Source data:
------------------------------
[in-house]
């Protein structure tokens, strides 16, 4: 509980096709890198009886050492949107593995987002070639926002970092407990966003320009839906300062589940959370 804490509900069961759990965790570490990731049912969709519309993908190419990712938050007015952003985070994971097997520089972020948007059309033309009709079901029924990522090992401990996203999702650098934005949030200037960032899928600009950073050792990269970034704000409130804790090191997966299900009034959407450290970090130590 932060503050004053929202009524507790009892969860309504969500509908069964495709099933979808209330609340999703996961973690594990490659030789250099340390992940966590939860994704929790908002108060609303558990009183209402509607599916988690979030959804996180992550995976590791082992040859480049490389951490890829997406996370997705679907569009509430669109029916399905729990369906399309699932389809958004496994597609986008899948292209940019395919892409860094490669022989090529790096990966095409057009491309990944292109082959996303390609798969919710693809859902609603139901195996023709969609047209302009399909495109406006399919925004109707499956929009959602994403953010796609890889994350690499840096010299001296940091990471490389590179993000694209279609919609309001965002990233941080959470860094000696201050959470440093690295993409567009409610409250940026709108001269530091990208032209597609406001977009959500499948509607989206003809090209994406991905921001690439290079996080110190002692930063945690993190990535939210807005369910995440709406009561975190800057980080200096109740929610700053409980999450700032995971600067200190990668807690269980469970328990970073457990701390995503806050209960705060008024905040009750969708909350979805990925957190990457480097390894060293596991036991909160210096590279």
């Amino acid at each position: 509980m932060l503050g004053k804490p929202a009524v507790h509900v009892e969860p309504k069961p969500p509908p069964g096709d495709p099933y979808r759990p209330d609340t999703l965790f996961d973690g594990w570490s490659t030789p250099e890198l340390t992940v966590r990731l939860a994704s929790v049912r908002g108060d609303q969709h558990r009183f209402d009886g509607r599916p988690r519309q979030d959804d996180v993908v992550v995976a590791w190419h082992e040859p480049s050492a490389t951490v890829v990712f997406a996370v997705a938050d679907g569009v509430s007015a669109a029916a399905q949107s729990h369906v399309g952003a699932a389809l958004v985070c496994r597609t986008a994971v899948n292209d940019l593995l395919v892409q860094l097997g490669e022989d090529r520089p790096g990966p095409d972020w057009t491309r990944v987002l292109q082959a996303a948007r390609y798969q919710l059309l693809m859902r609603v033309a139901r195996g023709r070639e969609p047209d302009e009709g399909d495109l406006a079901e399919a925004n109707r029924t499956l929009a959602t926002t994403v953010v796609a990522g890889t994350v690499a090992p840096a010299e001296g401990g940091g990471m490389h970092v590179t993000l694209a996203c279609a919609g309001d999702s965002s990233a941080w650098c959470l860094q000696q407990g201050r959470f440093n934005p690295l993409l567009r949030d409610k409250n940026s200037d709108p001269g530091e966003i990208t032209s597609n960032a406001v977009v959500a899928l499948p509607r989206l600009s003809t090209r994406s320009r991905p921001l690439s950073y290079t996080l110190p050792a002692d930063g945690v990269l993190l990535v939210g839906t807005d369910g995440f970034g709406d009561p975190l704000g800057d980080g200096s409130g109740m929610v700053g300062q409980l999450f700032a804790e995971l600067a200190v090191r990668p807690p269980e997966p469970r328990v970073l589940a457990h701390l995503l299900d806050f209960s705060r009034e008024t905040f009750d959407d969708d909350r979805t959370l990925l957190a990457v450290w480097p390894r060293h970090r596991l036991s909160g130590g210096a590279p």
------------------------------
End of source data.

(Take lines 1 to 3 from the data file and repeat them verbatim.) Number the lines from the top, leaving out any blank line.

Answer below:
[in-house]
């Protein structure tokens, strides 16, 4: 509980096709890198009886050492949107593995987002070639926002970092407990966003320009839906300062589940959370 804490509900069961759990965790570490990731049912969709519309993908190419990712938050007015952003985070994971097997520089972020948007059309033309009709079901029924990522090992401990996203999702650098934005949030200037960032899928600009950073050792990269970034704000409130804790090191997966299900009034959407450290970090130590 932060503050004053929202009524507790009892969860309504969500509908069964495709099933979808209330609340999703996961973690594990490659030789250099340390992940966590939860994704929790908002108060609303558990009183209402509607599916988690979030959804996180992550995976590791082992040859480049490389951490890829997406996370997705679907569009509430669109029916399905729990369906399309699932389809958004496994597609986008899948292209940019395919892409860094490669022989090529790096990966095409057009491309990944292109082959996303390609798969919710693809859902609603139901195996023709969609047209302009399909495109406006399919925004109707499956929009959602994403953010796609890889994350690499840096010299001296940091990471490389590179993000694209279609919609309001965002990233941080959470860094000696201050959470440093690295993409567009409610409250940026709108001269530091990208032209597609406001977009959500499948509607989206003809090209994406991905921001690439290079996080110190002692930063945690993190990535939210807005369910995440709406009561975190800057980080200096109740929610700053409980999450700032995971600067200190990668807690269980469970328990970073457990701390995503806050209960705060008024905040009750969708909350979805990925957190990457480097390894060293596991036991909160210096590279």
């Amino acid at each position: 509980m932060l503050g004053k804490p929202a009524v507790h509900v009892e969860p309504k069961p969500p509908p069964g096709d495709p099933y979808r759990p209330d609340t999703l965790f996961d973690g594990w570490s490659t030789p250099e890198l340390t992940v966590r990731l939860a994704s929790v049912r908002g108060d609303q969709h558990r009183f209402d009886g509607r599916p988690r519309q979030d959804d996180v993908v992550v995976a590791w190419h082992e040859p480049s050492a490389t951490v890829v990712f997406a996370v997705a938050d679907g569009v509430s007015a669109a029916a399905q949107s729990h369906v399309g952003a699932a389809l958004v985070c496994r597609t986008a994971v899948n292209d940019l593995l395919v892409q860094l097997g490669e022989d090529r520089p790096g990966p095409d972020w057009t491309r990944v987002l292109q082959a996303a948007r390609y798969q919710l059309l693809m859902r609603v033309a139901r195996g023709r070639e969609p047209d302009e009709g399909d495109l406006a079901e399919a925004n109707r029924t499956l929009a959602t926002t994403v953010v796609a990522g890889t994350v690499a090992p840096a010299e001296g401990g940091g990471m490389h970092v590179t993000l694209a996203c279609a919609g309001d999702s965002s990233a941080w650098c959470l860094q000696q407990g201050r959470f440093n934005p690295l993409l567009r949030d409610k409250n940026s200037d709108p001269g530091e966003i990208t032209s597609n960032a406001v977009v959500a899928l499948p509607r989206l600009s003809t090209r994406s320009r991905p921001l690439s950073y290079t996080l110190p050792a002692d930063g945690v990269l993190l990535v939210g839906t807005d369910g995440f970034g709406d009561p975190l704000g800057d980080g200096s409130g109740m929610v700053g300062q409980l999450f700032a804790e995971l600067a200190v090191r990668p807690p269980e997966p469970r328990v970073l589940a457990h701390l995503l299900d806050f209960s705060r009034e008024t905040f009750d959407d969708d909350r979805t959370l990925l957190a990457v450290w480097p390894r060293h970090r596991l036991s909160g130590g210096a590279p």